Woolly bears (larvae of the Isabella tiger moth) are on the march again- several weeks before I have seen them in past years, no doubt due to the warm weather we’ve experienced lately. They are one of the few moths or butterflies that overwinter as caterpillars. In the fall, often around the time of the first frost in the Northeast, woolly bears are often seen crossing roads as they wander frenetically prior to hibernation. At this time their body produces a chemical called a cryoprotectant that acts like an anti-freeze which protects living tissue against damage from freezing and thawing. They remain curled up in a protected spot, such as in leaf litter or under loose bark, nearly frozen solid all winter. When spring arrives and the temperature reaches the high 40’s and 50’s they become active again, feed for a few days, and then pupate inside a cocoon made with their own bristles. Adult Isabella tiger moths emerge in about a month, anywhere between April and June, mate, and lay eggs. Within two weeks the eggs hatch. In New England a second generation of woolly bears will be produced and these are the larvae that overwinter. (In even colder regions, such as the Arctic, there isn’t enough time for woolly bear caterpillars to consume enough food to achieve adulthood within a year, so they spend several summers feeding, hibernating each winter, for up to 14 years.)
Most Green Frogs have disappeared over the last few weeks, but this male (eardrum, or tympanum, is larger than his eye) was basking in the last bit of sunshine he will see or feel for the next five or six months. Soon he will take the plunge and bury himself in leaf litter at the bottom of the pond or lay, partially exposed, on the mud beneath the leaves. (Green frogs typically hibernate in water, but occasionally overwinter on unfrozen stream beds or seeps, as well as underground.) Aquatic turtles can shut down their metabolism to a greater extent than frogs, so they are able to survive hibernation buried in mud, where there is little oxygen, but frogs overwintering in a pond must have their skin at least partially in contact with oxygen-rich water. Green frog tadpoles will typically, but not always, overwinter prior to metamorphosing the following spring.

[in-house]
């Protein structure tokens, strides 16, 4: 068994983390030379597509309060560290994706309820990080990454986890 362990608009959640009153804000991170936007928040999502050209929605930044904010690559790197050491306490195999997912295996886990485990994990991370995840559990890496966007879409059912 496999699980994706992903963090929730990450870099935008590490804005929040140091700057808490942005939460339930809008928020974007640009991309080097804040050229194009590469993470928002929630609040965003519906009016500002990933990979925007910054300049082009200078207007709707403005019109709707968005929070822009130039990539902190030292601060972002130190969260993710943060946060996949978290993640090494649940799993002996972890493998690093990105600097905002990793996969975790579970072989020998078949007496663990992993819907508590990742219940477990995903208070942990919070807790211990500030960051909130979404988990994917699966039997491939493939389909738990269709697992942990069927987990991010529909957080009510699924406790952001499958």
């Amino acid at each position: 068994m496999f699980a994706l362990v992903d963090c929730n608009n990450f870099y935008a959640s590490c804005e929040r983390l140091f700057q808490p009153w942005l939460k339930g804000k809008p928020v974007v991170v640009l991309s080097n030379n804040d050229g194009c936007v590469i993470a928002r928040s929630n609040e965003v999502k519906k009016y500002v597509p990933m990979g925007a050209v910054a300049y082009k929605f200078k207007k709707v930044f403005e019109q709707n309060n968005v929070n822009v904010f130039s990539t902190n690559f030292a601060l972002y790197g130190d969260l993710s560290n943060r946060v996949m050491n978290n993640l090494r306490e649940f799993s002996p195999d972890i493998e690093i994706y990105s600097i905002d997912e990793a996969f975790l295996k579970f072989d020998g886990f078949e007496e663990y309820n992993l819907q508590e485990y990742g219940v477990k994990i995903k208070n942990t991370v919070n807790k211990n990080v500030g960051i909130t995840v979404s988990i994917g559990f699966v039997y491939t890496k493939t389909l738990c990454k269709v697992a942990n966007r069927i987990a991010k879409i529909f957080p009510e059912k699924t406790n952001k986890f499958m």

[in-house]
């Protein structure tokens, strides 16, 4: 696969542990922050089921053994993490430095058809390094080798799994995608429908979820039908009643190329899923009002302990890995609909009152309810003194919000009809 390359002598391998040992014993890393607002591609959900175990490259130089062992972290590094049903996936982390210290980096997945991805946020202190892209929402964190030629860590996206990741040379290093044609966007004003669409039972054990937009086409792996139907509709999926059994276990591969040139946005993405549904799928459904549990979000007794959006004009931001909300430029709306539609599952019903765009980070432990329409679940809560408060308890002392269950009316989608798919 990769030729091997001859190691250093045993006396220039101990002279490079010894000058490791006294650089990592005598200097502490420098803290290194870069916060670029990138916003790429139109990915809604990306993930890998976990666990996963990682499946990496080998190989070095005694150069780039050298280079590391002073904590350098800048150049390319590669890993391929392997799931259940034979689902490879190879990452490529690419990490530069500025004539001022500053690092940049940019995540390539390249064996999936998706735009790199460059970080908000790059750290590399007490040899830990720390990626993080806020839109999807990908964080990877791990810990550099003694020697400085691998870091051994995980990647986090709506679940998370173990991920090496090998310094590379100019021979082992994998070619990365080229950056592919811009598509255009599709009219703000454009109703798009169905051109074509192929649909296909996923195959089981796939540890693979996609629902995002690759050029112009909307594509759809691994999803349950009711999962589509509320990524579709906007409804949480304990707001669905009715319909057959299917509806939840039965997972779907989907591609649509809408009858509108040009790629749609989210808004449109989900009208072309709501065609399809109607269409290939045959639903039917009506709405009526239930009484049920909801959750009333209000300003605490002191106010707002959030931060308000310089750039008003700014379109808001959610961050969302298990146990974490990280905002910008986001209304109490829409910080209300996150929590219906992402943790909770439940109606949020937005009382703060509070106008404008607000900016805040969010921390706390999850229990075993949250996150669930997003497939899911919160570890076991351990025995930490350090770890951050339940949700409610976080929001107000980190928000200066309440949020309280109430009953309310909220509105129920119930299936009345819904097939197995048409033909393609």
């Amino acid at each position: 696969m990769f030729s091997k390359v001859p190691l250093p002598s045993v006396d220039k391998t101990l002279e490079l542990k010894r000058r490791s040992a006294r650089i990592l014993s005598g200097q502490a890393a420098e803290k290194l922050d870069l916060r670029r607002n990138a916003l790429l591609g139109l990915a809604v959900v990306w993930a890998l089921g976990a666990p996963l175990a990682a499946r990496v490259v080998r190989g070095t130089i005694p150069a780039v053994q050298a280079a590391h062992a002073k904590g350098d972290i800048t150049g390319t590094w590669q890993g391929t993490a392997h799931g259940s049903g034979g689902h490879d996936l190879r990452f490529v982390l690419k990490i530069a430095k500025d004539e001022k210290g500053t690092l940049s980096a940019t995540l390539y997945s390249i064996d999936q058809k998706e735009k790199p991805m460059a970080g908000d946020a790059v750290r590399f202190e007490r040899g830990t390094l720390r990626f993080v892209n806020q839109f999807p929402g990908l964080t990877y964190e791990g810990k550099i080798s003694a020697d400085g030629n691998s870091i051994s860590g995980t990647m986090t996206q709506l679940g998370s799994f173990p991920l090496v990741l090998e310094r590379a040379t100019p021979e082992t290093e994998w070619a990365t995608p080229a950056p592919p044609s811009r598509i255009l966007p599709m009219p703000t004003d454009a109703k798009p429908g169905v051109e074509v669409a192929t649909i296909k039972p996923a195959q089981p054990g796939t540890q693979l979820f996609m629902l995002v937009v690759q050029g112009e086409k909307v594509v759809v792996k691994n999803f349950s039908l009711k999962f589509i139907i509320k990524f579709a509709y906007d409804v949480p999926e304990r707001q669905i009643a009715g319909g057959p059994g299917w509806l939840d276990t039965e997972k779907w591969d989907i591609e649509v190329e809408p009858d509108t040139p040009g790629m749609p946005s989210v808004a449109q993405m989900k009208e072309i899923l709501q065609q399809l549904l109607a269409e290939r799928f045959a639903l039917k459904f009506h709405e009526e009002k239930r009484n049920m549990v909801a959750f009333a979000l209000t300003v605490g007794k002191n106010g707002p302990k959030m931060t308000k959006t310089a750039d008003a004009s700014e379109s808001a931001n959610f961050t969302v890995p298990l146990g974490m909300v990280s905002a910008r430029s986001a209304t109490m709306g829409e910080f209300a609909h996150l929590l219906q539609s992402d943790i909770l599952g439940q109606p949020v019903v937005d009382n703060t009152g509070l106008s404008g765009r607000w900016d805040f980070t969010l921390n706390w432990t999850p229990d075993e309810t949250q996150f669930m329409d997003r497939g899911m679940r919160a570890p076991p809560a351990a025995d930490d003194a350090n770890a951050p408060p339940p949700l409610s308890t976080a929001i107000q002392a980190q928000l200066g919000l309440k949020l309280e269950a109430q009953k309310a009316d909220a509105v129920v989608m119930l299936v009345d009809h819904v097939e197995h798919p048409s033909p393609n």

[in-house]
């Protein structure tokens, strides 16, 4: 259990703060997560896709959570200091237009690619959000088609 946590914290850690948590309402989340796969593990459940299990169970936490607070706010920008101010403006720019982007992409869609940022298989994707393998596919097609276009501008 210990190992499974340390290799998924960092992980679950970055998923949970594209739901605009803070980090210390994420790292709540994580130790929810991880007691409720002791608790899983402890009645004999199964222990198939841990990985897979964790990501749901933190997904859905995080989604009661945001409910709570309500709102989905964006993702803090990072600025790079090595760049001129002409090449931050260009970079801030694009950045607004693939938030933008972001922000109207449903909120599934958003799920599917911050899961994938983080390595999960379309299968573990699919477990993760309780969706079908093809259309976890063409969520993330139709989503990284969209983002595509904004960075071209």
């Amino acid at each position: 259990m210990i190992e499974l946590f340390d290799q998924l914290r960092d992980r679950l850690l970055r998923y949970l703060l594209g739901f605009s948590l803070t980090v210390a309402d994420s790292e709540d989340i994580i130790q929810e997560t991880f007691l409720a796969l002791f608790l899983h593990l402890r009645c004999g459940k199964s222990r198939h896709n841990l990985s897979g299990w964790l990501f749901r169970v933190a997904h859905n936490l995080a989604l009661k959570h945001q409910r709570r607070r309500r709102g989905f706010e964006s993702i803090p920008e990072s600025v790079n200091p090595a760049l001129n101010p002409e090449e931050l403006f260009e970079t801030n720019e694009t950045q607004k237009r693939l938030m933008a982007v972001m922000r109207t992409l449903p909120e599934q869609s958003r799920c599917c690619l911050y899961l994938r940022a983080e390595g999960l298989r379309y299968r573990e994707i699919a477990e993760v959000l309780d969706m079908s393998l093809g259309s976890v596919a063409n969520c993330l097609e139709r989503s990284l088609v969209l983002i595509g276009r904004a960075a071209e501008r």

Unlike a hive of honeybees, where the queen and workers overwinter, the only bees in a bumblebee colony that live through the winter are young, fertilized queens. In early fall, bumblebees begin producing new queens as well as males in order to allow the colony to reproduce. Once the adult virgin queens and males have emerged from the silk cocoons within their pupal cells, they leave the hive. The male bees spend their time feeding on nectar and trying to mate with the new queens and the young queens mate with several males. Once fertilized, the queens continue to feed, building up fat bodies for the approaching winter. Once enough fat bodies are stored, queens begin searching for suitable overwintering locations. Overwintering sites are often in an abandoned chipmunk or mouse burrow, or in soft soil or compost, where they can survive temperatures down to – 5° F. due to a kind of “antifreeze” they produce. The rest of the hive (old queen, workers and any remaining males) dies once cold weather arrives. In the spring the queens emerge and start new colonies. (Thanks to Natalie Kerr & Sadie Brown for making this post possible and accurate.)
Photo by Sadie Brown: A recently-excavated underground colony of bumblebees (by a chemical-free “pest” controller) contained several wax pupal cells, as well as wet, silver-haired bumblebees (their color appears as they age) emerging from some of the cells. At this time of year, they are most likely to be queens or drones.